According to a new report commissioned by the Alternative Schools Network, more Latinos have seen joblessness rise and wages fall in Chicago with more high school dropouts, even as the ethnicity’s power in the voting booth continues to rise.
“The crucial need for a high school diploma in achieving stable and even moderately paying employment over a lifetime continues to grow with each passing decade – and yet our fastest-growing demographic groups continue to lag behind in achieving this goal,” said Andrew Sum, Director of the Center for Labor Market Studies.
“While the Latino community demonstrated a growing political power at the ballot box, their economic growth is still being hampered by high dropout rates,” said Jack Wuest, Executive Director at the Alternative Schools Network in Chicago.
Some of the key findings that the report found are that:
Illinois adults ages 18 to 64 who lacked a high school diploma or GED both worked fewer hours and weeks, and earned lower wages. Their mean annual earnings were $13,700 in the state of Illinois compared to $22,220 for those with a regular diploma and $33,600 for those with an associate’s degree.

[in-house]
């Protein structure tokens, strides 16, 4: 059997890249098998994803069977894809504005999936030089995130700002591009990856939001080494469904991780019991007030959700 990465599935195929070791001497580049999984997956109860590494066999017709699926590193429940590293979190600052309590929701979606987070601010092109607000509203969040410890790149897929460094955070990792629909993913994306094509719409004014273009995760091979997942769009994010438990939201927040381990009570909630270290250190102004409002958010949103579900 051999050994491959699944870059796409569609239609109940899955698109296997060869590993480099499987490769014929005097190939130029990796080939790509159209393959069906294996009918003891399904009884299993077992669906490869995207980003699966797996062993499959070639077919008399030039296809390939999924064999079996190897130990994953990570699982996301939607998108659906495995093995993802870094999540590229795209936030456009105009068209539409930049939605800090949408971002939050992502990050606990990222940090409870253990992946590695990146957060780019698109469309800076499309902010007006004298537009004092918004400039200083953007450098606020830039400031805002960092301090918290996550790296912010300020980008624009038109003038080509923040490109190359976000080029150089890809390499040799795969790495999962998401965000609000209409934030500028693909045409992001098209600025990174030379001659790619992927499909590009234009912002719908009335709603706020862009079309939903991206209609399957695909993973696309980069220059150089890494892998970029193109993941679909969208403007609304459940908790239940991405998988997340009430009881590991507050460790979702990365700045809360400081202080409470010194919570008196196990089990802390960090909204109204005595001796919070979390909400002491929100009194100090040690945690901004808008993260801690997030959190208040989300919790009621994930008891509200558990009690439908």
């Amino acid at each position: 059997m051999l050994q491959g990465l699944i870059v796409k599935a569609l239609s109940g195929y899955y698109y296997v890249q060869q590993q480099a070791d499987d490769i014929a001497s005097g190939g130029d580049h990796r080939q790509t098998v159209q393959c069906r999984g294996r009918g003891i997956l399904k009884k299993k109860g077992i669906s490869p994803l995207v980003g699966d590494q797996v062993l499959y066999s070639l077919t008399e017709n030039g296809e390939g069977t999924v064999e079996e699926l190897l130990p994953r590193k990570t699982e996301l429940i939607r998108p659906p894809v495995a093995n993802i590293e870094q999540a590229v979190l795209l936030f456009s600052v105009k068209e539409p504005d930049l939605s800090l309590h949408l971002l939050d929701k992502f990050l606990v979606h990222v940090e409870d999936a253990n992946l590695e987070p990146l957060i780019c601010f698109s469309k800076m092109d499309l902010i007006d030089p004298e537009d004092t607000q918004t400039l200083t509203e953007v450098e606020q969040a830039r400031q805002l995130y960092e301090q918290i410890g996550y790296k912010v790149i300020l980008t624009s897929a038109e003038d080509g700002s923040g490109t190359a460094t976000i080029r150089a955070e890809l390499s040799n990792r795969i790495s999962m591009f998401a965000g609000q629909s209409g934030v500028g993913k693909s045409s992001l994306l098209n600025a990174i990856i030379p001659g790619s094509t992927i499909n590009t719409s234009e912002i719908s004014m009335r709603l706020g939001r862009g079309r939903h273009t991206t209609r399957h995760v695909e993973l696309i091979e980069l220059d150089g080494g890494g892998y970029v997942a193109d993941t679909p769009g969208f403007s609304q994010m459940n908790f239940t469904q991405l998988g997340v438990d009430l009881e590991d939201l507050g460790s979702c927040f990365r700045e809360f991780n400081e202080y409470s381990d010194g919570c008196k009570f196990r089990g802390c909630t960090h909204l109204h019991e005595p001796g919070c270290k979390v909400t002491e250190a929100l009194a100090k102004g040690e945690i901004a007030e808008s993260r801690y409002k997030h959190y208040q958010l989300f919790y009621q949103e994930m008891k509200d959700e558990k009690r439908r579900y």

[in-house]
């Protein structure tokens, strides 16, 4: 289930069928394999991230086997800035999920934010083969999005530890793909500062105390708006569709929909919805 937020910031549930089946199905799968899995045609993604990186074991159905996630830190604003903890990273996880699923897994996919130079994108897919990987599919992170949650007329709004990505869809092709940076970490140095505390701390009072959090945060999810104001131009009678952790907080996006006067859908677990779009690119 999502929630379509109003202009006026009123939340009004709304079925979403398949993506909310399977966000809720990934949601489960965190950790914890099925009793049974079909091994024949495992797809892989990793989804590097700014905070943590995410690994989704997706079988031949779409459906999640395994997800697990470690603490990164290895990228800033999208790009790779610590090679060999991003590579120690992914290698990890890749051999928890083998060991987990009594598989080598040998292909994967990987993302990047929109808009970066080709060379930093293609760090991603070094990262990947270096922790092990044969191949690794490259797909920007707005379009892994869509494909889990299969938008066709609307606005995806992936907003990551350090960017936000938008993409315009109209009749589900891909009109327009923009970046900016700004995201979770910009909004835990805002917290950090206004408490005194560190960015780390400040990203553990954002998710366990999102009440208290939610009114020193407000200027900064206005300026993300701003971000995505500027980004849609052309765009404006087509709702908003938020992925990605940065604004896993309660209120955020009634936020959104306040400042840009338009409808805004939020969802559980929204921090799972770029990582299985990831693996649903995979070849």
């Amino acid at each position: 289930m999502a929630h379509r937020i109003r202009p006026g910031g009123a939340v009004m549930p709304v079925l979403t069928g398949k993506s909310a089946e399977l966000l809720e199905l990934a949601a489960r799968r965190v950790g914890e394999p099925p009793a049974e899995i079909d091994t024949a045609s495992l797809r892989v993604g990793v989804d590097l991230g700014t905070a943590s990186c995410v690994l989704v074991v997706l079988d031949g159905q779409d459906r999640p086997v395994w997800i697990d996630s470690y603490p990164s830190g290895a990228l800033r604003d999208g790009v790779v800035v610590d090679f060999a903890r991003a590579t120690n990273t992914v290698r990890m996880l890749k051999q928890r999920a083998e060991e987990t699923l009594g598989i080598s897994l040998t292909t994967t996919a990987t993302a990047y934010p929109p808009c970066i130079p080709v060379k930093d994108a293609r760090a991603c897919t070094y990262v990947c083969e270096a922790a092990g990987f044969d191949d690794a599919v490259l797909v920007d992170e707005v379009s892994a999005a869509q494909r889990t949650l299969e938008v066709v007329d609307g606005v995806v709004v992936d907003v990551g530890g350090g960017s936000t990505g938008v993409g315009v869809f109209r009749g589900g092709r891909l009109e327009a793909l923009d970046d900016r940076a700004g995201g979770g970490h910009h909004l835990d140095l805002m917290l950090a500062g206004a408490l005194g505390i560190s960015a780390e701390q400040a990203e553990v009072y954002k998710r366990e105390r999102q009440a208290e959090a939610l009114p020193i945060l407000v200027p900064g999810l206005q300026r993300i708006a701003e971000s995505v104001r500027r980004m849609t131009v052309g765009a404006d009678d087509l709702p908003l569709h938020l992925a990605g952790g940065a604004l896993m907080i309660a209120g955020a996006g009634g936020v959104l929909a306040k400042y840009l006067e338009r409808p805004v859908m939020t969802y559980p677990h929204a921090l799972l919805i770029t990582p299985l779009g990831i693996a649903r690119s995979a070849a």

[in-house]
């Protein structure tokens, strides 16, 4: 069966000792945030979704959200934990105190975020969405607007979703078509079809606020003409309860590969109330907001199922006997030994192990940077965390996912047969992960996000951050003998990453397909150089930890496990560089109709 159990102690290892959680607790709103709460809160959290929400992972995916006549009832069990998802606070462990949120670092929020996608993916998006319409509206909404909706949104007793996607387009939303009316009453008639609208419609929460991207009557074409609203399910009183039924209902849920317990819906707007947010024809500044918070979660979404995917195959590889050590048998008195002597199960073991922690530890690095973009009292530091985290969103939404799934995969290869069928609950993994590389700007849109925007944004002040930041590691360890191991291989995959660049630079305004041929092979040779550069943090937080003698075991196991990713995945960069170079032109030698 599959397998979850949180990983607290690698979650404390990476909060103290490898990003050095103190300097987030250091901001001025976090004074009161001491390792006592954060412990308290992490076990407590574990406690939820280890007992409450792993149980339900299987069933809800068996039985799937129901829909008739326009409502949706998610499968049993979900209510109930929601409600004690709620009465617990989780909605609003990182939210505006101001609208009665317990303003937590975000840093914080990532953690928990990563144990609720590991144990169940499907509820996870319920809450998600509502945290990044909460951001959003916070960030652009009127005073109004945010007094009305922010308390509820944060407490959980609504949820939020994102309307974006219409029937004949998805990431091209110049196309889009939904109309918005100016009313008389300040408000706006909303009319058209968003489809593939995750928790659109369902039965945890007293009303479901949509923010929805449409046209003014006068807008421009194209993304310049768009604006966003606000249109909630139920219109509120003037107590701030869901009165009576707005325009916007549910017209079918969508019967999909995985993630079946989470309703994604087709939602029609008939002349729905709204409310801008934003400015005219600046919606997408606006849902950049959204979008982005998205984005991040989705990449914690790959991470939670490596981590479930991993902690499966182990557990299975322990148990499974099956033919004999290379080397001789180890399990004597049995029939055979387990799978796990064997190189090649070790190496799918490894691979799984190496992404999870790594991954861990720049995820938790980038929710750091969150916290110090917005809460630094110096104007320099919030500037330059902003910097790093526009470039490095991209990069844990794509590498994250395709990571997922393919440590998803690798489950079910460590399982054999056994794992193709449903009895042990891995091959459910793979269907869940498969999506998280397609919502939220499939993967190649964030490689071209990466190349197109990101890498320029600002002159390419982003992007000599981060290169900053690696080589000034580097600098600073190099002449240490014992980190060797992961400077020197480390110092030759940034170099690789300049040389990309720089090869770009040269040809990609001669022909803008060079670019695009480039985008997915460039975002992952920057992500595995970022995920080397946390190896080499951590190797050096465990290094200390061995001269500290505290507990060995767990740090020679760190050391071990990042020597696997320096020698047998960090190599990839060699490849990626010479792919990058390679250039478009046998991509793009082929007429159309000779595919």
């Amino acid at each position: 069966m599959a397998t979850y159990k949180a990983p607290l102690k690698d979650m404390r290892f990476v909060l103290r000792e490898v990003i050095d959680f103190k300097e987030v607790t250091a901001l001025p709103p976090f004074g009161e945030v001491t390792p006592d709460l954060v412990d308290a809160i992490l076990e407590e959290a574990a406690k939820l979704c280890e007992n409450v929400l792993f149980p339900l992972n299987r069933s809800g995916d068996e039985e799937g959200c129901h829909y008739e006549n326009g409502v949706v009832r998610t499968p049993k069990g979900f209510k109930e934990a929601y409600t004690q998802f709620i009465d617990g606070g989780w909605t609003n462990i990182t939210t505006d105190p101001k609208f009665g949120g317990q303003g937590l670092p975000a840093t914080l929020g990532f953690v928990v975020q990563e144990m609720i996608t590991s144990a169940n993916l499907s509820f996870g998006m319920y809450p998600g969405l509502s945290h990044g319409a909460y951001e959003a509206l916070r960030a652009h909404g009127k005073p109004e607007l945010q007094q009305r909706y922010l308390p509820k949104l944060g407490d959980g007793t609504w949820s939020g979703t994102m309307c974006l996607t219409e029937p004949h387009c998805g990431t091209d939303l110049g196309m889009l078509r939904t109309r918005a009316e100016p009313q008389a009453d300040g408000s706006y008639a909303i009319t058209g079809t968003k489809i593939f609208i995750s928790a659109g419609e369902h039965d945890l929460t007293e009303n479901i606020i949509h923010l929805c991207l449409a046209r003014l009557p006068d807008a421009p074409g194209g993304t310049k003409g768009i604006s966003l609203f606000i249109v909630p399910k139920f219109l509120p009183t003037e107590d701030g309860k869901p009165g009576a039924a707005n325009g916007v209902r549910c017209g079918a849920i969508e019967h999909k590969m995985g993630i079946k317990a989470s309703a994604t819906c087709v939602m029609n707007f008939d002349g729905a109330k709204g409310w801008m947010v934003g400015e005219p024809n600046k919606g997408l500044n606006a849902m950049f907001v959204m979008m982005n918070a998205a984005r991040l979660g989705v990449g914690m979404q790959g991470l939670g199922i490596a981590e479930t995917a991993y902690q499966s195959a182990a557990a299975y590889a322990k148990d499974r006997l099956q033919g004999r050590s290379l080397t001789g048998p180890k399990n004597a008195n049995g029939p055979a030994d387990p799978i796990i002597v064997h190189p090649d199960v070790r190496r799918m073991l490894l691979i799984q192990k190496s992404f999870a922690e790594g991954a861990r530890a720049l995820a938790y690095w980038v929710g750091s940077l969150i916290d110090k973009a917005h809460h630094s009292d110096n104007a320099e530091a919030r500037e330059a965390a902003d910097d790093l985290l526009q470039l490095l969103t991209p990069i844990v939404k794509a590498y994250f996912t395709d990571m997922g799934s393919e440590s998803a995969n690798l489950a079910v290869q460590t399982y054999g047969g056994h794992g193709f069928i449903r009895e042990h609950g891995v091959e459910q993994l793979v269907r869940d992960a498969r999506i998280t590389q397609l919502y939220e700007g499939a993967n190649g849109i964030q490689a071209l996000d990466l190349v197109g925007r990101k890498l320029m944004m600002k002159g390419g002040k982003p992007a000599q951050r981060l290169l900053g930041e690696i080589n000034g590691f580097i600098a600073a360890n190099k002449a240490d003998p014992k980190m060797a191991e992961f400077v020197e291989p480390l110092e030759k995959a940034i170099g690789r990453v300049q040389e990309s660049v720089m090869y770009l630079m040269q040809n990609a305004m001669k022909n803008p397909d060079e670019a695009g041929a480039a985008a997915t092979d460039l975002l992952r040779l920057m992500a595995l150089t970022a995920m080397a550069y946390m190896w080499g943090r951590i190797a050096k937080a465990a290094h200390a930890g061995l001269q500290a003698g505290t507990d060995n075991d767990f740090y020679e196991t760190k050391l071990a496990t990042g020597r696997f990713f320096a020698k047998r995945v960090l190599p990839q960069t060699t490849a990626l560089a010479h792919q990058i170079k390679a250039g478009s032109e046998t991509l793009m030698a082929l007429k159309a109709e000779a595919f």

Among 19-to-24-year-olds, Latinos (23 percent) and African-Americans (18 percent) were more likely than white, non-Latinos (4 percent) to have dropped out from high school overall.
Youth ages 19 to 24 who were foreign born were more than twice as likely (25.2 percent vs. 11.6 percent) to lack a diploma, and nearly half of foreign-born Latino males (46 percent) fell into that category.
To obtain a full copy of the report go to www.asnchicago.org
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